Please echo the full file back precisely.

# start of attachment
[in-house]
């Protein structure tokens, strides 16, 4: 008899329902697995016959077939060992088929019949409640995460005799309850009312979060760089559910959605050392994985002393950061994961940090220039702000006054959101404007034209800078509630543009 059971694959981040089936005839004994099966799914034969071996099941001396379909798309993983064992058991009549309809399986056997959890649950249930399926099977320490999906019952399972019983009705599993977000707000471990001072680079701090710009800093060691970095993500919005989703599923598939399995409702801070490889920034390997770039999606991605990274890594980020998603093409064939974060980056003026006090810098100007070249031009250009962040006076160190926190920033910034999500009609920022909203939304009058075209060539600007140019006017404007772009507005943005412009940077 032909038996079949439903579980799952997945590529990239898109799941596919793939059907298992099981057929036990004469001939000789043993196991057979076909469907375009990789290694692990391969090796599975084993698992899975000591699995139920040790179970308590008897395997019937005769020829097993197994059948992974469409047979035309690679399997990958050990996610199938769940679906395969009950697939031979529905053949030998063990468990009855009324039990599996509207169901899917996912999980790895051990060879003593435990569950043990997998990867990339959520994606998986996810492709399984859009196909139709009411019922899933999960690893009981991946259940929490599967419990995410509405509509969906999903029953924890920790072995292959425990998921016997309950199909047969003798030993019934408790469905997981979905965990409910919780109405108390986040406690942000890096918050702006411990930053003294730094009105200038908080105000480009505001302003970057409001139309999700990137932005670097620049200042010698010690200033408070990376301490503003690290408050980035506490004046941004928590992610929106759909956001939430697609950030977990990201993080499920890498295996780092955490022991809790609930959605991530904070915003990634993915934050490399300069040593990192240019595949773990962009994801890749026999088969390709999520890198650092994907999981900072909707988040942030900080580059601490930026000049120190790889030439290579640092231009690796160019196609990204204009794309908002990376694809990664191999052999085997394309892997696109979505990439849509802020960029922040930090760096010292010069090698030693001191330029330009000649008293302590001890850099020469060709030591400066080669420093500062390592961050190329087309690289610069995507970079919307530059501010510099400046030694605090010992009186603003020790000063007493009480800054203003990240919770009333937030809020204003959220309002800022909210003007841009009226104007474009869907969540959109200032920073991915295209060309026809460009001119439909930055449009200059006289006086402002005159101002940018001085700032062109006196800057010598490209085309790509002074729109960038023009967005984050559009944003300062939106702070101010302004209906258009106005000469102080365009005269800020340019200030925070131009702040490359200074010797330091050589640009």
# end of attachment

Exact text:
[in-house]
């Protein structure tokens, strides 16, 4: 008899329902697995016959077939060992088929019949409640995460005799309850009312979060760089559910959605050392994985002393950061994961940090220039702000006054959101404007034209800078509630543009 059971694959981040089936005839004994099966799914034969071996099941001396379909798309993983064992058991009549309809399986056997959890649950249930399926099977320490999906019952399972019983009705599993977000707000471990001072680079701090710009800093060691970095993500919005989703599923598939399995409702801070490889920034390997770039999606991605990274890594980020998603093409064939974060980056003026006090810098100007070249031009250009962040006076160190926190920033910034999500009609920022909203939304009058075209060539600007140019006017404007772009507005943005412009940077 032909038996079949439903579980799952997945590529990239898109799941596919793939059907298992099981057929036990004469001939000789043993196991057979076909469907375009990789290694692990391969090796599975084993698992899975000591699995139920040790179970308590008897395997019937005769020829097993197994059948992974469409047979035309690679399997990958050990996610199938769940679906395969009950697939031979529905053949030998063990468990009855009324039990599996509207169901899917996912999980790895051990060879003593435990569950043990997998990867990339959520994606998986996810492709399984859009196909139709009411019922899933999960690893009981991946259940929490599967419990995410509405509509969906999903029953924890920790072995292959425990998921016997309950199909047969003798030993019934408790469905997981979905965990409910919780109405108390986040406690942000890096918050702006411990930053003294730094009105200038908080105000480009505001302003970057409001139309999700990137932005670097620049200042010698010690200033408070990376301490503003690290408050980035506490004046941004928590992610929106759909956001939430697609950030977990990201993080499920890498295996780092955490022991809790609930959605991530904070915003990634993915934050490399300069040593990192240019595949773990962009994801890749026999088969390709999520890198650092994907999981900072909707988040942030900080580059601490930026000049120190790889030439290579640092231009690796160019196609990204204009794309908002990376694809990664191999052999085997394309892997696109979505990439849509802020960029922040930090760096010292010069090698030693001191330029330009000649008293302590001890850099020469060709030591400066080669420093500062390592961050190329087309690289610069995507970079919307530059501010510099400046030694605090010992009186603003020790000063007493009480800054203003990240919770009333937030809020204003959220309002800022909210003007841009009226104007474009869907969540959109200032920073991915295209060309026809460009001119439909930055449009200059006289006086402002005159101002940018001085700032062109006196800057010598490209085309790509002074729109960038023009967005984050559009944003300062939106702070101010302004209906258009106005000469102080365009005269800020340019200030925070131009702040490359200074010797330091050589640009």